been humiliated by Agatha Glenville-Jones again and again. His last exhibit
of Cynthia Cornball's non-representational paintings were casually condemned by
Agatha in her best elliptical manner:
"In the tactile, talkative canvasses of Cynthia Cornball, a 49-year-old Bay
Area artist, the idea of painting as an accumulative, notational process
paralleling the mundaneness, tragedies and passing thoughts of every-day life is
initially quite engaging. Yet, Ms. Cornball's mixed words and images on
beautifully worked surfaces, conflating reading and looking backwards --
He never forgave her for that. It ruined the exhibit and infuriated the Board
of Directors of the Flick Gallery. He personally overheard casual visitors
"Ah yes, initially quite engaging, don't you think?"
"Yes, tactile as well, but in the end, a rather notational process -- I think
it eventually palls, don't you?"
Gerhardt was humiliated, and he swore that if he could get his hands around
Agatha's wrinkled turkey neck he would wring it dry.
The new exhibit was not an easy one for Gerhardt. The Flick's telephone bill
had been in five figures for six months.
"Temperamental artists!" He explained to the board of directors. "Gottfried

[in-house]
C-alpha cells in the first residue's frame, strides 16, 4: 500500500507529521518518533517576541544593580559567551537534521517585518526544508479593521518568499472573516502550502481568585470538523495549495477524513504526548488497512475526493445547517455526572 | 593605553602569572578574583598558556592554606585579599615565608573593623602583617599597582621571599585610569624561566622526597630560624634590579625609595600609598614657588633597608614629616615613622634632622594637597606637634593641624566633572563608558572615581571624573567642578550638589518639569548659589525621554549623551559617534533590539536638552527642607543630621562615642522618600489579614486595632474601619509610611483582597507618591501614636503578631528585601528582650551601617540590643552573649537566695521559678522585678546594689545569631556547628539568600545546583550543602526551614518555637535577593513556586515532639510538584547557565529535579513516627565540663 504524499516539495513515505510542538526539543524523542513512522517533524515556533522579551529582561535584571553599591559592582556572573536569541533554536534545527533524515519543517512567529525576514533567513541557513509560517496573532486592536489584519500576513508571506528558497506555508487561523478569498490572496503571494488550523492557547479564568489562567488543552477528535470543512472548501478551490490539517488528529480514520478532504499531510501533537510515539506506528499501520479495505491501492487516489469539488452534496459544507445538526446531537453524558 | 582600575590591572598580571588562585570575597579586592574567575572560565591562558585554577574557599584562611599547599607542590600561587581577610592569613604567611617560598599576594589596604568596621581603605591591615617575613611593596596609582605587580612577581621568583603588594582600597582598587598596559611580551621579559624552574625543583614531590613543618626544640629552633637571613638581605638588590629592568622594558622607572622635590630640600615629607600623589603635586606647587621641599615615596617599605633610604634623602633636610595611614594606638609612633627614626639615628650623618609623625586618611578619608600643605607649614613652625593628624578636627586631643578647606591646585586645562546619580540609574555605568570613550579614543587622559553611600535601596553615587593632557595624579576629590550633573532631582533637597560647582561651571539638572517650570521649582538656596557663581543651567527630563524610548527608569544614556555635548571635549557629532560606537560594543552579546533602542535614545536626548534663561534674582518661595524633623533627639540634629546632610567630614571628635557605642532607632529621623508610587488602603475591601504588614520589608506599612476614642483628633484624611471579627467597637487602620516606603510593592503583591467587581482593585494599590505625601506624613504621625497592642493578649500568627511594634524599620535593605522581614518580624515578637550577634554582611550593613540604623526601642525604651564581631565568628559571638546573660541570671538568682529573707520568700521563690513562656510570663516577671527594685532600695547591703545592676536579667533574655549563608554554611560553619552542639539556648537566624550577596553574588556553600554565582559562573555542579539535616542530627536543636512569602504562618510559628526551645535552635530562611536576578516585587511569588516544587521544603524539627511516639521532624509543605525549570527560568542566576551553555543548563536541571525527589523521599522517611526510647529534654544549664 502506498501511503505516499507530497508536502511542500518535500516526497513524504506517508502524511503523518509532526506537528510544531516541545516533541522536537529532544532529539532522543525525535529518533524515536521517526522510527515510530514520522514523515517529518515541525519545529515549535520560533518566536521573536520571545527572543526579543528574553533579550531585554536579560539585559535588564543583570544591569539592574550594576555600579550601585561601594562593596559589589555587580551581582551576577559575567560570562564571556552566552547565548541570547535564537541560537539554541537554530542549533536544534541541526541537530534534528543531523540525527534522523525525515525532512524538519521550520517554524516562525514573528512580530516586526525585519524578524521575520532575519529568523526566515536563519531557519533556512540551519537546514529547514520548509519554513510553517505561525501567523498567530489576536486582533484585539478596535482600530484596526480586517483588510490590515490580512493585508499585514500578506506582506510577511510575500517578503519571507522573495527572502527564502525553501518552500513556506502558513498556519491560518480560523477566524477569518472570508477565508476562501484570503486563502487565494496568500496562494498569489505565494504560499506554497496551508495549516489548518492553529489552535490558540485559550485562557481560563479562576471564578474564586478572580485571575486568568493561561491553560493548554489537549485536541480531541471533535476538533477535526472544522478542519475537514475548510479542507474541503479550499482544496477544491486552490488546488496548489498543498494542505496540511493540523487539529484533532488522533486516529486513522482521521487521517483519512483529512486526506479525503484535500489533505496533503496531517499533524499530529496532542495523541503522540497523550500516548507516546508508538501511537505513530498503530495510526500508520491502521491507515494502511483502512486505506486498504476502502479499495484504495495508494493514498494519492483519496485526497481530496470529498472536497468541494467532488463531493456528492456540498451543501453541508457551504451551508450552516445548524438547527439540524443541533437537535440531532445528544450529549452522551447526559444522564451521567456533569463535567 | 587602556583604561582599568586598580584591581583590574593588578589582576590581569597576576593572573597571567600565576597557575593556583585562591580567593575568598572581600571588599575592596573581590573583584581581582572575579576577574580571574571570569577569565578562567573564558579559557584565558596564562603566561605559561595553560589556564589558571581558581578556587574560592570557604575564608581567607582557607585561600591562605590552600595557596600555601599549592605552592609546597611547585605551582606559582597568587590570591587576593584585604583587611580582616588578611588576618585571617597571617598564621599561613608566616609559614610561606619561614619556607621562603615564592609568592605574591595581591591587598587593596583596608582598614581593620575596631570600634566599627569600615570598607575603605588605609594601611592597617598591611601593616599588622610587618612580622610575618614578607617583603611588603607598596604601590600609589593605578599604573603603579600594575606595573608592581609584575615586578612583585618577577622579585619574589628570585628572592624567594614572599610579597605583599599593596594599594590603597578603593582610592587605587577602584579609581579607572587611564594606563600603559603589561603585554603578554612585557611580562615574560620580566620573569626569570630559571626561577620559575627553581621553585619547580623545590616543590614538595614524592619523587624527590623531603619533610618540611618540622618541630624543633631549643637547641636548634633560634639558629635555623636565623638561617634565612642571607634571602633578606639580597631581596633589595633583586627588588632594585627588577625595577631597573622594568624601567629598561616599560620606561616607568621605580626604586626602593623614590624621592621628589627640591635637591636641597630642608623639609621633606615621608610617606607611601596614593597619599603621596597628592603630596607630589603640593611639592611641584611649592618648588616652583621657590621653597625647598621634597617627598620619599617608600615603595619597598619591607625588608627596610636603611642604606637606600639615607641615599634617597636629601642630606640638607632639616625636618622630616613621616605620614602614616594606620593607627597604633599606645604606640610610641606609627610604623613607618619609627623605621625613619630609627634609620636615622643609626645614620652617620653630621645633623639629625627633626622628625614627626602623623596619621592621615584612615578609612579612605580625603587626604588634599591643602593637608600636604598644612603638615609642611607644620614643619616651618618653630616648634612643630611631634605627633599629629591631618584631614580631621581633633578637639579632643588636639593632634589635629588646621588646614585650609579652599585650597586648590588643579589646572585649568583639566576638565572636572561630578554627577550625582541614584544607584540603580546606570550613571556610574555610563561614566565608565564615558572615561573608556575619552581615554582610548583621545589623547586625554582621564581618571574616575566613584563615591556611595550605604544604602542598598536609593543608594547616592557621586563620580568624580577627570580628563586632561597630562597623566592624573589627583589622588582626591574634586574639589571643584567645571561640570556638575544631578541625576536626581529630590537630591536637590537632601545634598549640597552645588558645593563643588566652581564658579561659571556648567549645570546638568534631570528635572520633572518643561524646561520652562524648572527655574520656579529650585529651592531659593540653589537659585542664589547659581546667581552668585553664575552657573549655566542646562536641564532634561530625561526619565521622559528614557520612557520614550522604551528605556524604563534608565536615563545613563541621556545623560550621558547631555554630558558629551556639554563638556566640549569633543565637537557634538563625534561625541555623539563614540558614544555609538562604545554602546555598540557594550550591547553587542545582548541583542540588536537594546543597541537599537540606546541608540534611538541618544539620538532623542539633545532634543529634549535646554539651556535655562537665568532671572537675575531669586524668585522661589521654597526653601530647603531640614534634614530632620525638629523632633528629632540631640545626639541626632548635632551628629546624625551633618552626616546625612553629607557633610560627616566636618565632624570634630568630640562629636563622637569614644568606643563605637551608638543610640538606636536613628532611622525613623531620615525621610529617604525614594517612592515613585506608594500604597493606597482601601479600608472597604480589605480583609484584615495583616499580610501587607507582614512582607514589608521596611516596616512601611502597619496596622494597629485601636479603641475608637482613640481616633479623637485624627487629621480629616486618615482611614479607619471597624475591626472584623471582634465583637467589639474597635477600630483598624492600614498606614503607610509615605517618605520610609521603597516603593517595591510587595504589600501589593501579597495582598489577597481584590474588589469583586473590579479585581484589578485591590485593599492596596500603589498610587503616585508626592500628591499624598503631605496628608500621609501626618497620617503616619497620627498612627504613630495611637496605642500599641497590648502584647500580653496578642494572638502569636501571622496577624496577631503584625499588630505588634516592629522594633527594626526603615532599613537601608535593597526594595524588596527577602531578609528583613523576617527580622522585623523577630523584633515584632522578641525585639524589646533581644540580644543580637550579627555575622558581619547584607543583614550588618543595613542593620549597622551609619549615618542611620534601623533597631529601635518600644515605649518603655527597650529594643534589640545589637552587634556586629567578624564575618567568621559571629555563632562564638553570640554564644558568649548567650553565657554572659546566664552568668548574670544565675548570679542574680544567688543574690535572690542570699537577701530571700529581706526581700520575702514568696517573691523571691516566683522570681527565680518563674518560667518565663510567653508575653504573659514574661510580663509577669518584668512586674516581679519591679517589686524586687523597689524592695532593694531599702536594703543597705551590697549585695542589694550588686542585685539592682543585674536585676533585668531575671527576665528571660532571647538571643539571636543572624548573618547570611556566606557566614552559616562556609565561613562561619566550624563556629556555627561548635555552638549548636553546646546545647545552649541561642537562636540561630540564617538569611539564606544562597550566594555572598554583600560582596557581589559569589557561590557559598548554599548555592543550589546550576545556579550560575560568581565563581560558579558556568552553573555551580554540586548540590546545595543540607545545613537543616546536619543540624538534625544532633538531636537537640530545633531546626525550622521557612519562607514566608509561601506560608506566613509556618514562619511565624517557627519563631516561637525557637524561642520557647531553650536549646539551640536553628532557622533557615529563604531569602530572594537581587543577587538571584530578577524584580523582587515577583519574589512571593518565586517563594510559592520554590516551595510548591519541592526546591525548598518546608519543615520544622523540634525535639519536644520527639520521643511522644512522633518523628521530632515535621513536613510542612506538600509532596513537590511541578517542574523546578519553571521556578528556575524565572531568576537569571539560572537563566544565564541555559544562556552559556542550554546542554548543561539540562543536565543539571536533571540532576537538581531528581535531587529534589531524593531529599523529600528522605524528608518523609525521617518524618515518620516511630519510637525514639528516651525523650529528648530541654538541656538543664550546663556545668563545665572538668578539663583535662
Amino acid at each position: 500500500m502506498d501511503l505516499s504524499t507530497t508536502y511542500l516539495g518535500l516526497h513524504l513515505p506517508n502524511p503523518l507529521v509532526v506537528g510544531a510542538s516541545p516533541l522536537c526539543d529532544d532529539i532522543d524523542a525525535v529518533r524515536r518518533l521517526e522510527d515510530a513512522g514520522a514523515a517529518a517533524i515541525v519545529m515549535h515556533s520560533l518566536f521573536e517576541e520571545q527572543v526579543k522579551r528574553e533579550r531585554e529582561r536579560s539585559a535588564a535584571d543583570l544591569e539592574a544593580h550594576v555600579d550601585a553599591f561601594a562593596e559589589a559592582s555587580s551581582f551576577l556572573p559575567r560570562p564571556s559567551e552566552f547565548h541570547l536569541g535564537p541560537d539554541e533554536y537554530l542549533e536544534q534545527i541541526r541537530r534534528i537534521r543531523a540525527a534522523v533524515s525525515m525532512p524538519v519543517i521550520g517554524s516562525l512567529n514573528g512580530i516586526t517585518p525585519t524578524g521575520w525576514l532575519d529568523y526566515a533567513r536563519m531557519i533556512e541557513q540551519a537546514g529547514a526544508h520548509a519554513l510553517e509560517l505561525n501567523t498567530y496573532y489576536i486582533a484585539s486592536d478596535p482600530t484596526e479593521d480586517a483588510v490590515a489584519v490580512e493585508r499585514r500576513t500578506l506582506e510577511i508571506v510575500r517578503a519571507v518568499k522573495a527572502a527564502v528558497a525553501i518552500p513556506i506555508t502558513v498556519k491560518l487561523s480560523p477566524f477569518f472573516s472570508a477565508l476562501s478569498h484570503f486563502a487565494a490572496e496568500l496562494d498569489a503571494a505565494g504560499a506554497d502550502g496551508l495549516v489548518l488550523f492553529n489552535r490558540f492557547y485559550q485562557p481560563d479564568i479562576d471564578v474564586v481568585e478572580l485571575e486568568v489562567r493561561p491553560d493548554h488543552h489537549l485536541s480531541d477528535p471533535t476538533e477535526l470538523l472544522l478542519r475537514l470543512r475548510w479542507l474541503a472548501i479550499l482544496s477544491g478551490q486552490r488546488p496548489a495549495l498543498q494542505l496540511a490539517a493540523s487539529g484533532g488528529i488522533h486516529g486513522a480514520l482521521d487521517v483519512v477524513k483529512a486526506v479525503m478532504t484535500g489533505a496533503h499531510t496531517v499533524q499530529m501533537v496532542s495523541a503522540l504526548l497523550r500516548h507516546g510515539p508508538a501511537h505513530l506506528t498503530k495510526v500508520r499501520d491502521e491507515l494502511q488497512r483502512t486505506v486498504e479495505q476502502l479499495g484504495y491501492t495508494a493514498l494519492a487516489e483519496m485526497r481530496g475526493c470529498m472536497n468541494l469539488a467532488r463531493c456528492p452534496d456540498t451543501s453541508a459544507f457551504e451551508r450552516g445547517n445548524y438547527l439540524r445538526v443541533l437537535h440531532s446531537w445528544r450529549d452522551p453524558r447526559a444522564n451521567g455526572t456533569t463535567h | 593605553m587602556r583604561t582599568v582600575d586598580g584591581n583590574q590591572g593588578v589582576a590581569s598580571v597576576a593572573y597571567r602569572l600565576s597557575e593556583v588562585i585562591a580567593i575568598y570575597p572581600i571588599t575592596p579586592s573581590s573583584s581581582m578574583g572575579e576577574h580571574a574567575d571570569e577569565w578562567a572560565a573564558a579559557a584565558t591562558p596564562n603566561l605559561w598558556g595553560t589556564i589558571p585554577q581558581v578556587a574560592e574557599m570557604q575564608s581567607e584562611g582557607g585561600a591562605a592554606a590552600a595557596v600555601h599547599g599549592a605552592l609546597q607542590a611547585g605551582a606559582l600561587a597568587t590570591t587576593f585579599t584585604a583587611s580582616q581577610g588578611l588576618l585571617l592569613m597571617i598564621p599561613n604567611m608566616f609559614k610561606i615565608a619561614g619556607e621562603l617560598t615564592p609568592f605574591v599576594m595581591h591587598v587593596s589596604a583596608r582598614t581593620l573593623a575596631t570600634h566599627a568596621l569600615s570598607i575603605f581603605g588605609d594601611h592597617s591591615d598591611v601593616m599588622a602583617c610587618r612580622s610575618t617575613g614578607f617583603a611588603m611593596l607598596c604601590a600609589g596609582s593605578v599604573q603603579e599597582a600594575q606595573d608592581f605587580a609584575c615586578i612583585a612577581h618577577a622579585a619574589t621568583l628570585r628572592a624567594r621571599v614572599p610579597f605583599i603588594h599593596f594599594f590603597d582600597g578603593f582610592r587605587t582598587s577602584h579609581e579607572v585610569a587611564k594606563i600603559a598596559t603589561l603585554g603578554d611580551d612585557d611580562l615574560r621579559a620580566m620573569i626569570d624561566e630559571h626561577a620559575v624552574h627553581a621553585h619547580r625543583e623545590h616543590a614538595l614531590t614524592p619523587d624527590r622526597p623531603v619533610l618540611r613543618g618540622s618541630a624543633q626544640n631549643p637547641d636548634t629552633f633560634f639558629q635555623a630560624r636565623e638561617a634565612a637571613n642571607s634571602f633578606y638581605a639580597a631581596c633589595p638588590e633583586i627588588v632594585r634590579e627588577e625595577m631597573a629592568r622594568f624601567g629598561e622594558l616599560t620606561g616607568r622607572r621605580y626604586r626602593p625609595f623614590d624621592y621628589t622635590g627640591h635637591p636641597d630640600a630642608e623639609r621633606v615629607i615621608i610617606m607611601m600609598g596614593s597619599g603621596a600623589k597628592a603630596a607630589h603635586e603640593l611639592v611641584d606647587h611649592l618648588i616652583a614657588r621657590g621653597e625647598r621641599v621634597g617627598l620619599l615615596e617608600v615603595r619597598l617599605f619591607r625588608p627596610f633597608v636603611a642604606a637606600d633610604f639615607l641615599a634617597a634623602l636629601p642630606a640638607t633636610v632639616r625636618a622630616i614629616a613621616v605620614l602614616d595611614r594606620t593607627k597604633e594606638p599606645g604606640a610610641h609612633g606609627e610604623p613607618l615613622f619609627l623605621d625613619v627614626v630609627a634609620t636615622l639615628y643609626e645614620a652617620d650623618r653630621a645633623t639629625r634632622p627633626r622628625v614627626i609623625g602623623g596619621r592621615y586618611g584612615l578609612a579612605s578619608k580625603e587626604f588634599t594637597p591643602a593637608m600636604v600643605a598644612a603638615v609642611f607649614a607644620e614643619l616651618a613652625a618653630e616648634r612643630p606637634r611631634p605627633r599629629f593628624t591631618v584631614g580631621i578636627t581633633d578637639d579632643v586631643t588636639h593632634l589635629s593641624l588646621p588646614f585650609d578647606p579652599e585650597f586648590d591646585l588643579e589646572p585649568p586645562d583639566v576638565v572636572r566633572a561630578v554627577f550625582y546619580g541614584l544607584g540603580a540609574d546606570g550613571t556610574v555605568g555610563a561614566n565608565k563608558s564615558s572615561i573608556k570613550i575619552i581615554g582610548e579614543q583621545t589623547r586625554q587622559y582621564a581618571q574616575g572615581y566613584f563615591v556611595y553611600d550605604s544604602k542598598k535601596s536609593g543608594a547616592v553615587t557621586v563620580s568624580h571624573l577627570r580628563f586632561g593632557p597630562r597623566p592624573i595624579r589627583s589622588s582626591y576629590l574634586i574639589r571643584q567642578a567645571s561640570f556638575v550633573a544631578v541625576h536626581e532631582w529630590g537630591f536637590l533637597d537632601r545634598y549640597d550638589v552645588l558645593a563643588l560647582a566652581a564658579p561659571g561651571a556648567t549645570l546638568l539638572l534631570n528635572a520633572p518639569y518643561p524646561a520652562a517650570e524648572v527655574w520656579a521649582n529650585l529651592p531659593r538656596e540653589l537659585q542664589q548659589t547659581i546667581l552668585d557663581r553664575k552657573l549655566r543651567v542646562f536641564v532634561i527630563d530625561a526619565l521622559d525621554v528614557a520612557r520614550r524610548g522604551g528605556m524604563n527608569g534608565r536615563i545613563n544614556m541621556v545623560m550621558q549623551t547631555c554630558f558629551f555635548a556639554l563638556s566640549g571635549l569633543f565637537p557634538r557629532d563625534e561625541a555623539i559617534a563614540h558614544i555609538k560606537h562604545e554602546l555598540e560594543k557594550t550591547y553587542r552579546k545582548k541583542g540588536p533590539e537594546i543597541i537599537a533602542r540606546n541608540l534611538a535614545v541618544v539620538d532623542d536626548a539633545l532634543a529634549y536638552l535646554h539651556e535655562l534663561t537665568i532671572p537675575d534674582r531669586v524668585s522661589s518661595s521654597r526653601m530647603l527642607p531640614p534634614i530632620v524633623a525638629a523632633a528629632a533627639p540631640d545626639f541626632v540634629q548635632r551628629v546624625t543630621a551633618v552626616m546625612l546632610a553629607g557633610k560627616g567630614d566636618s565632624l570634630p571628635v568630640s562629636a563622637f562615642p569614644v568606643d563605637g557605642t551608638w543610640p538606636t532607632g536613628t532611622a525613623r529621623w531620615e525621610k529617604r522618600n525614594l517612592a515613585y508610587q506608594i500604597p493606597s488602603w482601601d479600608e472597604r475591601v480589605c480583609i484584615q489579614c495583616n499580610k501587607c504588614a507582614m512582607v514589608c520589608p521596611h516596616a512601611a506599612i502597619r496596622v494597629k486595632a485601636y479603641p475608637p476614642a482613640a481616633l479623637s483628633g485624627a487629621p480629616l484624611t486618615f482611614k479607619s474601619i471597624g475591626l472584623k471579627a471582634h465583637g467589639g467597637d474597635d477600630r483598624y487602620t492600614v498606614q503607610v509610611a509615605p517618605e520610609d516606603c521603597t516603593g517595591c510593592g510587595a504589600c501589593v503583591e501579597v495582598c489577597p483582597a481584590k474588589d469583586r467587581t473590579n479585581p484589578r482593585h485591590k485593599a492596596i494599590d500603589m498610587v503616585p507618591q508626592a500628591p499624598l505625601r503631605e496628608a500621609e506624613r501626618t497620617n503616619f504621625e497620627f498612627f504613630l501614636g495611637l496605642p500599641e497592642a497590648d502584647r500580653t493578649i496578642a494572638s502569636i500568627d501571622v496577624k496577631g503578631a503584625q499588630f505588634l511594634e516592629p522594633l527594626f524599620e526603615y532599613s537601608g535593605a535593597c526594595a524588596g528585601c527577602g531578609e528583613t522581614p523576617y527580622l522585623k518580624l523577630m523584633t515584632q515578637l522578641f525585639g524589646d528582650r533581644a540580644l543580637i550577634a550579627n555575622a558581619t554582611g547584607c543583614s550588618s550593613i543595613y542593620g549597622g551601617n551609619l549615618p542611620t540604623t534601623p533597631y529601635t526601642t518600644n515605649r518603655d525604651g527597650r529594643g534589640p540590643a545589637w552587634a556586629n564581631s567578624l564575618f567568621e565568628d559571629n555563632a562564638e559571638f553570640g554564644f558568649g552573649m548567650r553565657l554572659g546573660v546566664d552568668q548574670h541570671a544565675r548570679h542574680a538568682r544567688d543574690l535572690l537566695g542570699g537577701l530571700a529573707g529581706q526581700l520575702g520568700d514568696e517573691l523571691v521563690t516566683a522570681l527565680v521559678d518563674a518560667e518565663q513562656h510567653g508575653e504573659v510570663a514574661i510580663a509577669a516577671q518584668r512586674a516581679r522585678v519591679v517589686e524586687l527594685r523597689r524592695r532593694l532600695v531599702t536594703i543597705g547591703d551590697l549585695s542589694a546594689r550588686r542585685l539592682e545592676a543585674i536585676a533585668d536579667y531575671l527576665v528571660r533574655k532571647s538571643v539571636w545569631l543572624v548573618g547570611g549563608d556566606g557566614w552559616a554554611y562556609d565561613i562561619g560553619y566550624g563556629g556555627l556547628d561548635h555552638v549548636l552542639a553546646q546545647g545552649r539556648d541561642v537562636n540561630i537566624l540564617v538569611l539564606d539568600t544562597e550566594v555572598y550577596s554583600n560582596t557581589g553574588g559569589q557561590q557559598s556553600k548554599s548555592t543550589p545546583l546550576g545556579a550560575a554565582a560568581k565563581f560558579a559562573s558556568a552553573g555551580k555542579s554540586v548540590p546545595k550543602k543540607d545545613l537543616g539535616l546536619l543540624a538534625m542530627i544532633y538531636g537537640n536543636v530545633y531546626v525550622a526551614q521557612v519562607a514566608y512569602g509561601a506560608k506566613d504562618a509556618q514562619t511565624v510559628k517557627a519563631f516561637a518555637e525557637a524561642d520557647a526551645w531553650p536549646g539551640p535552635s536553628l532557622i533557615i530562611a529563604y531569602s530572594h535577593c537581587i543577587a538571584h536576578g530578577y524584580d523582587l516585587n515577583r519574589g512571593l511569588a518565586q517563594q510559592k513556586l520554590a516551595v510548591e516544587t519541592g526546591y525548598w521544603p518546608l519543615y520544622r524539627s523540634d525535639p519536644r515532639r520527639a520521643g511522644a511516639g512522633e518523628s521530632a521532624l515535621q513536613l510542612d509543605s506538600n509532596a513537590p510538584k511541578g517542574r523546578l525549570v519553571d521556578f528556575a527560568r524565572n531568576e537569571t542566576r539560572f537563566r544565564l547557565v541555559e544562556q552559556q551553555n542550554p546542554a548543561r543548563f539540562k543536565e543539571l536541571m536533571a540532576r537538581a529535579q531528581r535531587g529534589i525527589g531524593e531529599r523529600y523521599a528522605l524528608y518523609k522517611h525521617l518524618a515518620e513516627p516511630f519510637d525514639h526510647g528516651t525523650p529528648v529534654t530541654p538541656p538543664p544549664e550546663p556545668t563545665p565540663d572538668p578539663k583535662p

Dove will not show on the same wall as Joshua Nevinson. Abraham Walkover
requires UV shields on all the fluorescent lamps. Schmidt-Rottlift wants his
canvasses to be as close to the gallery entrance as possible."
As a matter of fact, they were so large they were shipped like rolled up
carpeting and had to be stretched and framed when they arrived. Gottfried Dove,
Joshua Nevinson, and Abraham Walkover, wanted to attend the reception, but only
if none of the others attended. Schmidt-Rottlift preferred to remain in his
atelier in Schleswig-Holstein, but he wanted the proceedings videotaped.
Eventually, all the idiosyncrasies and the clashing egos had been smoothed over
the prospect of world recognition and the promised appearance of Agatha
Glenville-Jones at the press opening.
On another note, and to complicate matters still further, the Board of
Directors of the Flick Gallery decided to redecorate the cafeteria during
preparations for the exhibit. They contracted with Lou Diglio and Milo
Callahan who jointly owned the DC Painting and Decorating Company. The gay
of the new color scheme devised by Shapiro Decorators was in stark contrast to
the severe dark gray and white partitions of the exhibit area.
Lou and Milo were known in the painting trade as "Saturday" painters (a
synonym for clumsiness). Lumbering across the cafeteria floor, Milo tripped and
fell face down in the middle of the drop cloth carrying a gallon of "Sunrise"
yellow in one hand and a gallon of midnight purple in the other. Lou did his